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Quantum sunlight experiment could shed light on stellar astrophysics

15 May 2019, 14:15 UTC
Quantum sunlight experiment could shed light on stellar astrophysics
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The first unambiguous proof that light from a thermal source behaves quantum mechanically has been claimed by physicists in China. Their demonstration involved interfering single photons from one distant thermal source – the Sun – with photons from a semiconductor quantum dot here on Earth. They say that their work could help enable teleportation, cryptography and other quantum technologies, as well as provide new insights into stellar astrophysics.

While many properties of light can be understood in terms of classical electromagnetic fields, others require a quantum-mechanical description based on discrete photons. Among these is the behaviour of two indistinguishable single photons that meet at a 50:50 beam splitter. Each photon is as likely to be reflected from the apparatus as it is to pass through, and therefore there are in principle four possible outcomes – two of which involve the photons leaving through the same output port while in the other two they make separate exits.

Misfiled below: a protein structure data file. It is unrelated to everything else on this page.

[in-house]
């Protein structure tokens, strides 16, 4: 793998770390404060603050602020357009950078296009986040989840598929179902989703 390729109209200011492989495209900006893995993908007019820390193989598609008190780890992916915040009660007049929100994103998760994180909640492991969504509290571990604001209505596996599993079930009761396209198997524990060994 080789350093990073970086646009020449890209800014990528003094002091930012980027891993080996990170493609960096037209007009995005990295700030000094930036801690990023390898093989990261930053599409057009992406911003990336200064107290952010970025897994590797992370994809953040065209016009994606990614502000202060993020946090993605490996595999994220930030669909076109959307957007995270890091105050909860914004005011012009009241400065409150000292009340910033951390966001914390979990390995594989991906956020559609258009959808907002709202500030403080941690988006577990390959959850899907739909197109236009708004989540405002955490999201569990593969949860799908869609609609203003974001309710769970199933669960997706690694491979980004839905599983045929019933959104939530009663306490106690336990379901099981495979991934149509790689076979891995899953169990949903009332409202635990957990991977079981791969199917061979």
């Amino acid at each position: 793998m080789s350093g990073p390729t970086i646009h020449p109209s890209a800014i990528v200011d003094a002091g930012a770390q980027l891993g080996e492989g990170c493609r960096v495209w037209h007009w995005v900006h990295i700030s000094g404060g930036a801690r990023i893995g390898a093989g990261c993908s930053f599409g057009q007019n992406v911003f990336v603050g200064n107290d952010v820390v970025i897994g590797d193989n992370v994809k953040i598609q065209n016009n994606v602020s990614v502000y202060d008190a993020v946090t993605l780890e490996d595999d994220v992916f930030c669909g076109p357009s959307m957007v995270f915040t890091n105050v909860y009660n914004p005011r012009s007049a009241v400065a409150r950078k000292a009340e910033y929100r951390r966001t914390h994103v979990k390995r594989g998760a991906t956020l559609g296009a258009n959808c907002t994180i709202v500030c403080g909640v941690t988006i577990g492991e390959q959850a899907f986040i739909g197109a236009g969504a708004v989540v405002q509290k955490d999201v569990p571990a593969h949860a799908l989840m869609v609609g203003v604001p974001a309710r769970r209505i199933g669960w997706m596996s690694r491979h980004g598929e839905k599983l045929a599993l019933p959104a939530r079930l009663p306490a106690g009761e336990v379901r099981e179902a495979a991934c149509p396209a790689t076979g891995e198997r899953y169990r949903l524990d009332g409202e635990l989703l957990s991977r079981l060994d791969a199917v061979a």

Classically, the photons’ behaviour is totally random and as such the particles are expected to leave together 50% of the time. However, physicists at the University of Rochester in the US showed in 1987 that that is not what happens. Chung Ki Hong, Zhe ...

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